No one likes the idea of a major powerline running through their
backyard. But a proposed bulk transmission line in Wisconsin is
generating more than the usual amount of controversy. The Great Lakes
Radio Consortium’s Stephanie Hemphill reports:
No one likes the idea of a major power line running through their backyard.
But a proposed bulk transmission line in Wisconsin is generating more than
the usual amount of controversy. The Great Lakes Radio Consortium’s
Stephanie Hemphill reports:
Steve Olson will never forget the night of June 25, 1998. He was working
the overnight shift at Minnesota power’s control center when something went
“I really didn’t know exactly what was going on at the time but I knew it was
serious. I knew it was something bigger than Minnesota power. It’s within
a matter of a minute or two we had half a dozen lines opening.”
The open lines meant the electric grid was breaking apart. The grid
connects Minnesota power to eight states and three Canadian provinces.
lightning strikes in Wisconsin – 200 miles away – caused the breakup. Over
40,000 people lost power.
John Heino is a spokesman for Minnesota power. He says that kind of
situation is one step away from a regional blackout.
“Normally this system is designed to work together so neighboring states and
systems can support each other, but in that situation, it just breaks up
into pieces and there’s no guarantee the power plants in that area are
enough to supply the load that’s left.”
The near miss convinced Minnesota power to do something to shore up the weak
link in the regional electric grid.
The Duluth-based company joined with Wisconsin Public Service to propose a
345-kilovolt transmission line from Duluth Minnesota to Wausau Wisconsin.
It would tap into cheap coal and hydro power from western Minnesota and
Manitoba. Heino says the new link would lighten the load on existing lines
and make service more reliable.
“With all these sources to the north and the west, and you have the Twin
Cities, Milwaukee and Chicago, to the south and the east, so there’s this
general day in and day out tendency for the power to flow to the south and
The plan has attracted a lot of opposition along the proposed route. Eight
counties and over fifty local governments have gone on record against it.
Opponents worry about property values, loss of farmland, and health issues.
(sound of meeting)
At a recent meeting in superior Wisconsin, nearly 200 angry people showed up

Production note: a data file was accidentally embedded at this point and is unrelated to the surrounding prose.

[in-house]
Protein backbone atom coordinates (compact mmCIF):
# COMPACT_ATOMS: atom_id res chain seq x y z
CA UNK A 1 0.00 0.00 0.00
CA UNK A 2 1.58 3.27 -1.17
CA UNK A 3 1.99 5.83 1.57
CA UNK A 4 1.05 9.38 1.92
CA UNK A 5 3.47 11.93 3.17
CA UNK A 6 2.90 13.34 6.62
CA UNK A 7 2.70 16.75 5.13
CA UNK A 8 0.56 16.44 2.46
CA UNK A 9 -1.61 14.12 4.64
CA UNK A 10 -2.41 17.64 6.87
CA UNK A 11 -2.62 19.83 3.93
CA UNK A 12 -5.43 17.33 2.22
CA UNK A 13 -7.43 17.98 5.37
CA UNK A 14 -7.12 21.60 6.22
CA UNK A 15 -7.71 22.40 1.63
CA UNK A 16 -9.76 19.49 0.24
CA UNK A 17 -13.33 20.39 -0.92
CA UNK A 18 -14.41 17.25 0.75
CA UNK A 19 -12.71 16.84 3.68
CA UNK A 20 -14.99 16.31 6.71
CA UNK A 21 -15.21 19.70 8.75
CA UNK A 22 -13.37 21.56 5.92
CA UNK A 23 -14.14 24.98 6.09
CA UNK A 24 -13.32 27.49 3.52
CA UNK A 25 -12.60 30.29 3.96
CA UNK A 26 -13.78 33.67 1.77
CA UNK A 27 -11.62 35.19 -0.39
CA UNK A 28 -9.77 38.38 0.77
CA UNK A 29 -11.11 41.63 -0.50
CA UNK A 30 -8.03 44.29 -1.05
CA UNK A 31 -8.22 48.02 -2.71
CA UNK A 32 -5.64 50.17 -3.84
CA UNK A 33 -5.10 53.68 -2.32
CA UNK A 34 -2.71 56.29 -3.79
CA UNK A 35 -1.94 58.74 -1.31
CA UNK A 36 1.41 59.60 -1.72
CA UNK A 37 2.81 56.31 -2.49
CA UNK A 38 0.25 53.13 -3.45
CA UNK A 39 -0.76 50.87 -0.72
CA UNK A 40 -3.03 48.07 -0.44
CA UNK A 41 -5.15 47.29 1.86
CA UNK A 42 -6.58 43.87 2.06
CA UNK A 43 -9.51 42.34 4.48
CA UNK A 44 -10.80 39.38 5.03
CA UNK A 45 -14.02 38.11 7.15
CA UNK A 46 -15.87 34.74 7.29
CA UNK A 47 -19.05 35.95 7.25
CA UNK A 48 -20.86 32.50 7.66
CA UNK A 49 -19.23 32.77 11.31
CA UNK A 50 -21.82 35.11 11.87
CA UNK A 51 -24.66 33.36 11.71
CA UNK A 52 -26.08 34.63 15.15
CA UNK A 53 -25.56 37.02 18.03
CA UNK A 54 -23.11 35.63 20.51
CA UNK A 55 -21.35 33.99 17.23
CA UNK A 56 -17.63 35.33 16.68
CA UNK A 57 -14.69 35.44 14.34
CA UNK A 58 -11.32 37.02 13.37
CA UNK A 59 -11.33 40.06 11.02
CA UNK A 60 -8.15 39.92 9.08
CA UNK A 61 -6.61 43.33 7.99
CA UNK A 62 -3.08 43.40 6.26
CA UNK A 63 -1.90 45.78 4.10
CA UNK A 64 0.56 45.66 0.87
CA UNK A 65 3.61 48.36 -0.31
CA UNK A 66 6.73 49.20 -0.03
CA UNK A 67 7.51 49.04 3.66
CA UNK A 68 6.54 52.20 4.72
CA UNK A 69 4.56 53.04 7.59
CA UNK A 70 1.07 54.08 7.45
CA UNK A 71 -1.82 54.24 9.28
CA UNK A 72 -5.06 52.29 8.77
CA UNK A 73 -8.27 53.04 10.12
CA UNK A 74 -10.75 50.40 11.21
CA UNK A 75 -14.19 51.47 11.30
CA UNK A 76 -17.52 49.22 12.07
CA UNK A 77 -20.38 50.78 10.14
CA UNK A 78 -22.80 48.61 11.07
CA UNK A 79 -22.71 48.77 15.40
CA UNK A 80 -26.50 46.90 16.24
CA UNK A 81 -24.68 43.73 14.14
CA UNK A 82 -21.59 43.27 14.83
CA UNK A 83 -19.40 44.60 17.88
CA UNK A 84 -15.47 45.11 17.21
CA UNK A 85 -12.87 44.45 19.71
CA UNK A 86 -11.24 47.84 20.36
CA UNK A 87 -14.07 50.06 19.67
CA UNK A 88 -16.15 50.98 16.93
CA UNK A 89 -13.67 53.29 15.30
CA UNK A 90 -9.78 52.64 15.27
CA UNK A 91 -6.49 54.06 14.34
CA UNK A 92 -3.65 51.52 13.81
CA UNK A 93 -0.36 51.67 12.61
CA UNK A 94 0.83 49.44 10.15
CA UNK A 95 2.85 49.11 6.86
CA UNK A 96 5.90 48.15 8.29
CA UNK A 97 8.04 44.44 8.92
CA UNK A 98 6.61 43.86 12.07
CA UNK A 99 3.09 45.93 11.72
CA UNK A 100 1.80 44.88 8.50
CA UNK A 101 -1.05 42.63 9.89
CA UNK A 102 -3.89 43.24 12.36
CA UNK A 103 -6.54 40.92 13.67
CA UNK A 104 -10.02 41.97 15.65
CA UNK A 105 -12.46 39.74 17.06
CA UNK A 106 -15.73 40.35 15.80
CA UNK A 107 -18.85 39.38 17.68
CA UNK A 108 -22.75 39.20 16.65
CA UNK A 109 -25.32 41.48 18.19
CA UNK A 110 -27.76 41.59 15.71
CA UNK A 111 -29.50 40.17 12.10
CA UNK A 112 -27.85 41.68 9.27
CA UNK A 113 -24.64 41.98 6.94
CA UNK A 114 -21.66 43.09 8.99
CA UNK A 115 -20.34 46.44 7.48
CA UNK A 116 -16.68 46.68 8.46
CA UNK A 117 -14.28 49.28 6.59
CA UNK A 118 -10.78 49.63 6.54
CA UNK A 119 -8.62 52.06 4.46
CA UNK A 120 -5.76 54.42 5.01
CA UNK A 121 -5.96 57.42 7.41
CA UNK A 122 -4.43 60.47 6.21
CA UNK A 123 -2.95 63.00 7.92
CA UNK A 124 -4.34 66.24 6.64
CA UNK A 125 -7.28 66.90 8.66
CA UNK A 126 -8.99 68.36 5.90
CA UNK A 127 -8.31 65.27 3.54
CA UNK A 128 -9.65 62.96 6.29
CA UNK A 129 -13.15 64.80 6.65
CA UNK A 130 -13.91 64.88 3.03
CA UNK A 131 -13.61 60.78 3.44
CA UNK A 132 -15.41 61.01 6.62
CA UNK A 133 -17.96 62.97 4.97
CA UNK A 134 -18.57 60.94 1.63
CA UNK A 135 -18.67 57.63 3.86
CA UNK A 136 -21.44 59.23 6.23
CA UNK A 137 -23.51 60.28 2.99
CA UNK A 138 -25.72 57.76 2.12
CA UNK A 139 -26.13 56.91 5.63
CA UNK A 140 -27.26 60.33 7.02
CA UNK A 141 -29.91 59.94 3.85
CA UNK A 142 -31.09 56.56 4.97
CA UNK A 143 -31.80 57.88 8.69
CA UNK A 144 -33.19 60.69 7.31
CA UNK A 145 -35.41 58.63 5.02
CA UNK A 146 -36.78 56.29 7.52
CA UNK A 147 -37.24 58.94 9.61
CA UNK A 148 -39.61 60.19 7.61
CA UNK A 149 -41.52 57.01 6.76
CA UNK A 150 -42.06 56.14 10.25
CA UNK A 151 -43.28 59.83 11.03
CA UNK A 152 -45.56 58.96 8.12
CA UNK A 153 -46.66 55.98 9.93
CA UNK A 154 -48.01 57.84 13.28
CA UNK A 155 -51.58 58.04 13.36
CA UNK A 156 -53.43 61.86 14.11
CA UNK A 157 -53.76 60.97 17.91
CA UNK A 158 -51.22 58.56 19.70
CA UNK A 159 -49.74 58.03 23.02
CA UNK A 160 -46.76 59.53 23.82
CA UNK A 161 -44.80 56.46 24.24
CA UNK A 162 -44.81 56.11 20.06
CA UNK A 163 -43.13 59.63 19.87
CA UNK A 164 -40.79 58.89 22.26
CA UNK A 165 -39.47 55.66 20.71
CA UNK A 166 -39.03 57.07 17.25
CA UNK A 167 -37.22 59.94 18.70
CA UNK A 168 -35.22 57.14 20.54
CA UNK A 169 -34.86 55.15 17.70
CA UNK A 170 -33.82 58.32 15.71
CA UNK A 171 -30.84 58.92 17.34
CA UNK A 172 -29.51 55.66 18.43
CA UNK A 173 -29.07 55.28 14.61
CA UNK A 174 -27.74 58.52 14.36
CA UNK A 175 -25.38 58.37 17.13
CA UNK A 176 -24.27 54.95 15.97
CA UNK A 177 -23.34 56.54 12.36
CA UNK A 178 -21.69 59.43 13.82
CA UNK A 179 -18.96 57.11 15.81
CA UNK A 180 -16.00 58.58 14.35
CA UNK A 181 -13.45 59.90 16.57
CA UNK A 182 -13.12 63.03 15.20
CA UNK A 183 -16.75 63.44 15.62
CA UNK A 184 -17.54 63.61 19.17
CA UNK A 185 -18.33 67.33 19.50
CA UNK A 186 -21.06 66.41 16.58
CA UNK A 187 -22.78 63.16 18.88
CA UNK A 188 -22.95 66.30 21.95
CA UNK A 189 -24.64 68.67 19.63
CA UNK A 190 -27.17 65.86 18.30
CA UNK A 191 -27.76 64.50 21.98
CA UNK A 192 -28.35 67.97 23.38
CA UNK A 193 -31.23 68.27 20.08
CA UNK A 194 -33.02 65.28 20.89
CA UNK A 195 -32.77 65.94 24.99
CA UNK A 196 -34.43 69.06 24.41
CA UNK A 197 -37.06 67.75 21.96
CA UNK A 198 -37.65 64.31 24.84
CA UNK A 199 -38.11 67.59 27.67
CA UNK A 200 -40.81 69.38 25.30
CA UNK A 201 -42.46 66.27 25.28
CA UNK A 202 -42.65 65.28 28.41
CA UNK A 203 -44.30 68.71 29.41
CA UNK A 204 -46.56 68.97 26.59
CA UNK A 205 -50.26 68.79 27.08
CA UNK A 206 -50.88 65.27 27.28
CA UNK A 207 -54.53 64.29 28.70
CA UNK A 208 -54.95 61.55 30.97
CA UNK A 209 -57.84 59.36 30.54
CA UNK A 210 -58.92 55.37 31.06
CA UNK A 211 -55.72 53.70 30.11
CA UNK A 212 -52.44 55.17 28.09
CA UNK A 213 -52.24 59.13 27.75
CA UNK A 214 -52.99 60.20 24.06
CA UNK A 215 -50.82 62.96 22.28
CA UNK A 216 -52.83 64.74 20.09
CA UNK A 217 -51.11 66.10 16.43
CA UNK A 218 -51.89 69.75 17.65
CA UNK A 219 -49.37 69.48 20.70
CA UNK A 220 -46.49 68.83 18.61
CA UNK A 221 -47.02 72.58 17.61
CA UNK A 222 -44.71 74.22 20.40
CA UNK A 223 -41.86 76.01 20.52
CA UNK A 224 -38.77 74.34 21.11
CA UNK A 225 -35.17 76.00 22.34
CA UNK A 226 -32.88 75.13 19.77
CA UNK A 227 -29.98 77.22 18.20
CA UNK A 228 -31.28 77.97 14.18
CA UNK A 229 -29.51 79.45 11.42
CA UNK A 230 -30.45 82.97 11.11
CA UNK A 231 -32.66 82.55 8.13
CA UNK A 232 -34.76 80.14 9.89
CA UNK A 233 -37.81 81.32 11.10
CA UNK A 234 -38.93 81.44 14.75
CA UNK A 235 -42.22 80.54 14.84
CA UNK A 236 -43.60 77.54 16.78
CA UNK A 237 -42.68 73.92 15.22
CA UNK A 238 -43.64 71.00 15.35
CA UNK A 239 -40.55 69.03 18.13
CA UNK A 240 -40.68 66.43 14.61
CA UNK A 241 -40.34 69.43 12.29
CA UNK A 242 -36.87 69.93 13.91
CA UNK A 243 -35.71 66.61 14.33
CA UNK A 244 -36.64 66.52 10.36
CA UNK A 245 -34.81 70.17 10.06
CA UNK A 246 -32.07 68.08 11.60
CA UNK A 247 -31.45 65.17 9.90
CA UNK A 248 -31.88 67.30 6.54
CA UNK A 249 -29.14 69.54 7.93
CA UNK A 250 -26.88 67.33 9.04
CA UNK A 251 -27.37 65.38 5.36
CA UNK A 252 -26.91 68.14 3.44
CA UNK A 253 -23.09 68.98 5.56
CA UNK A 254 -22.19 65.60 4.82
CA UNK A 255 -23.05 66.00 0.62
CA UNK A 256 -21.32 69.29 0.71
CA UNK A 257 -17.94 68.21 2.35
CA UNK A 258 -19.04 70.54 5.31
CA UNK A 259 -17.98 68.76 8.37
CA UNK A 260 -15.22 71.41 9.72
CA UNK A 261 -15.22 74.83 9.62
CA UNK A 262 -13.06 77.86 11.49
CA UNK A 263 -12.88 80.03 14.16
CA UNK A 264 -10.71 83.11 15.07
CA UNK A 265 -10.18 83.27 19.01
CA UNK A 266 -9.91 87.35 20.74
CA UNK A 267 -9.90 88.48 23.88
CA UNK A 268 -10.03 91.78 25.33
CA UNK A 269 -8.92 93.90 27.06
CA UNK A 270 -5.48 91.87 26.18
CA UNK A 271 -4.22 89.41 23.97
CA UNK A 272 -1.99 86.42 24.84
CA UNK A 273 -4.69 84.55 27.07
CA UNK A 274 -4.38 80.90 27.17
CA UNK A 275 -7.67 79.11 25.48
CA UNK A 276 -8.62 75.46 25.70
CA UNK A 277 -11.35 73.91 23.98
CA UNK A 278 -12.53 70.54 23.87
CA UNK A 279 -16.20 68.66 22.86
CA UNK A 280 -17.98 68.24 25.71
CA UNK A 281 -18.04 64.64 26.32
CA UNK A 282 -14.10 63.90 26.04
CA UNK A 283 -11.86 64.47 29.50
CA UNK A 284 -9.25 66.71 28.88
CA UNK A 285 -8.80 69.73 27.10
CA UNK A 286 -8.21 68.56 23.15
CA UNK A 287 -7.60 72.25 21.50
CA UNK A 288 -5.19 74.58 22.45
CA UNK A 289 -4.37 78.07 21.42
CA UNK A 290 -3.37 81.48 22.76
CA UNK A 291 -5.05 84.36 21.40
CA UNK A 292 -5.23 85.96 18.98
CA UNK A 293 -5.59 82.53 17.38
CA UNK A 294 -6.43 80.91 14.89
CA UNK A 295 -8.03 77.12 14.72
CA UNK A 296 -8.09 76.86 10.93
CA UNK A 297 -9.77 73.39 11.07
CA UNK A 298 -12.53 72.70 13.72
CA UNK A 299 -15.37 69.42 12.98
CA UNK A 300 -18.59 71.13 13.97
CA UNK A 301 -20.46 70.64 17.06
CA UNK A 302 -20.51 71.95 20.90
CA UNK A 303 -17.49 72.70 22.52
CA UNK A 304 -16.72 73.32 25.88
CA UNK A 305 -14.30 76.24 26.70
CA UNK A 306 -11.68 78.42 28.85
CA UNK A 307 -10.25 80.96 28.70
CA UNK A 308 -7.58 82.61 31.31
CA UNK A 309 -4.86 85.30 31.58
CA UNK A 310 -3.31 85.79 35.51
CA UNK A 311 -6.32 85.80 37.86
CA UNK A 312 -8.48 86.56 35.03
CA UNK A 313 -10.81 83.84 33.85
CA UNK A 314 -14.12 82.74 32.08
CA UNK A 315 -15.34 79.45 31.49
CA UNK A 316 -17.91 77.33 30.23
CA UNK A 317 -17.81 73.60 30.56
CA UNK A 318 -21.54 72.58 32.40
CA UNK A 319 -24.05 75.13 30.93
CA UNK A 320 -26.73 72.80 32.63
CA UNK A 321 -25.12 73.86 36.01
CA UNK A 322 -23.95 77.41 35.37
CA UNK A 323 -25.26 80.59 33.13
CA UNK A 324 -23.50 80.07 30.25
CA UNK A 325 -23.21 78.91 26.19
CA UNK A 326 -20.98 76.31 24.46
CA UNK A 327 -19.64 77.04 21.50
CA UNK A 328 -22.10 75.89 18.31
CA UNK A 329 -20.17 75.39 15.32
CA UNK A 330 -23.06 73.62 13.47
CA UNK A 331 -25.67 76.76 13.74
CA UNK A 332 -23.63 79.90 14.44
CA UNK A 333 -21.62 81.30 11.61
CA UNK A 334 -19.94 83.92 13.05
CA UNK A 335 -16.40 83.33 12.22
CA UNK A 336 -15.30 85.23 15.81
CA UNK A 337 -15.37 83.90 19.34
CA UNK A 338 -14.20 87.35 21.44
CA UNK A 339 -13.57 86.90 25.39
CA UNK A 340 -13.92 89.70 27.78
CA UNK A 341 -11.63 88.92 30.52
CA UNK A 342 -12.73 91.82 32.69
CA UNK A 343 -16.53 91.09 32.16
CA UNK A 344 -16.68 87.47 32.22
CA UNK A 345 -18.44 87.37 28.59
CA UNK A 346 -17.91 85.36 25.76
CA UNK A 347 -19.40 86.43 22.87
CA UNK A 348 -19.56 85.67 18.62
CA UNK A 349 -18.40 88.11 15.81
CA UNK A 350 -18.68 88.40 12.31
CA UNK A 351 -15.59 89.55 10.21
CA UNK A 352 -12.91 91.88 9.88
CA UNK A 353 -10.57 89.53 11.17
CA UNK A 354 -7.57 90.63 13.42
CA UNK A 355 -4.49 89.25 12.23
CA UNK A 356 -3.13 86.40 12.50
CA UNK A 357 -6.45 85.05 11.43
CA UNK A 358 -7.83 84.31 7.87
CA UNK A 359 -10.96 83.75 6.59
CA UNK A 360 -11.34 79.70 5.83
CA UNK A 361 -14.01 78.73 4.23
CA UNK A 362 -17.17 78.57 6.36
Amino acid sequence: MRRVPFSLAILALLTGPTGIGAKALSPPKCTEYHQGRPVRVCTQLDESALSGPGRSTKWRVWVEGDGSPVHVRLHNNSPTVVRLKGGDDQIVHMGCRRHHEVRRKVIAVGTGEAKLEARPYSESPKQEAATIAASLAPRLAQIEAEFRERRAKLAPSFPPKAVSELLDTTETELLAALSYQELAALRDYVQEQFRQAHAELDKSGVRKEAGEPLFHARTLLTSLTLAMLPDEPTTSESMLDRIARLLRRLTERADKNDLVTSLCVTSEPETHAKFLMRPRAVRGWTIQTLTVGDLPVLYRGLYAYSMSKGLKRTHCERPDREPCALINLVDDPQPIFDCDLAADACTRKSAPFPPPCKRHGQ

to confront Minnesota power officials.
Person 1: “Both of these proposed routes would go through our property. We sunk our
life savings into it and we thought we could protect it. Lo and behold,
what did we know?”
Person 2: “As far as I’m concerned, this is a dinosaur. We’re looking at smaller
leading edge technologies that are more adapted to local generation.
Person 3: “I have a very nice neighbor and the power line is going across his land
he said to me, if it comes across my land, I’ll shoot’em.
Some Wisconsin farmers oppose the line because of problems they’re having
with other electric lines. Debbie Beyrl says ground currents have made her
cows sick. That’s reduced milk production and made it harder to keep the
business going. She’s also worried about her family’s health.
“I worry about my kids because they’re in the barn helping us. And I think
it’ll put us out of business, not that we’d want to quit but I think it
would finish us off, yeah.”
Power company officials say ground currents are caused by improper wiring or
local distribution lines, not large transmission lines.
But environmentalists question the need for the line. Chris Laforge sells
wind and solar electric generating systems. He says utilities could avoid
building expensive power lines by using alternative systems.
“It’s a perfect match. Distributed photovoltaic generation on rooftops of
large buildings can meet peak air conditioning demand because electricity
gets made right when you need it.”
Power companies say there’s great potential in alternative technologies, but
the current need is acute. Jim Loock is the chief electrical engineer
at the Wisconsin Public Service Commission. That agency has the authority
to approve the line.
“Our electrical system is growing at 2-3% a year, so we need 200-300
megawatts of additional supply every year. That’s why we say part of the
equation is energy conservation and demand side management, we feel strongly
that the consumer needs to conserve energy and use it as wisely as possible.”
Hearings are scheduled this month in Minnesota and this summer in Wisconsin.
if approved, construction could start in September 2001.
For the Great Lakes Radio Consortium, I’m Stephanie Hemphill.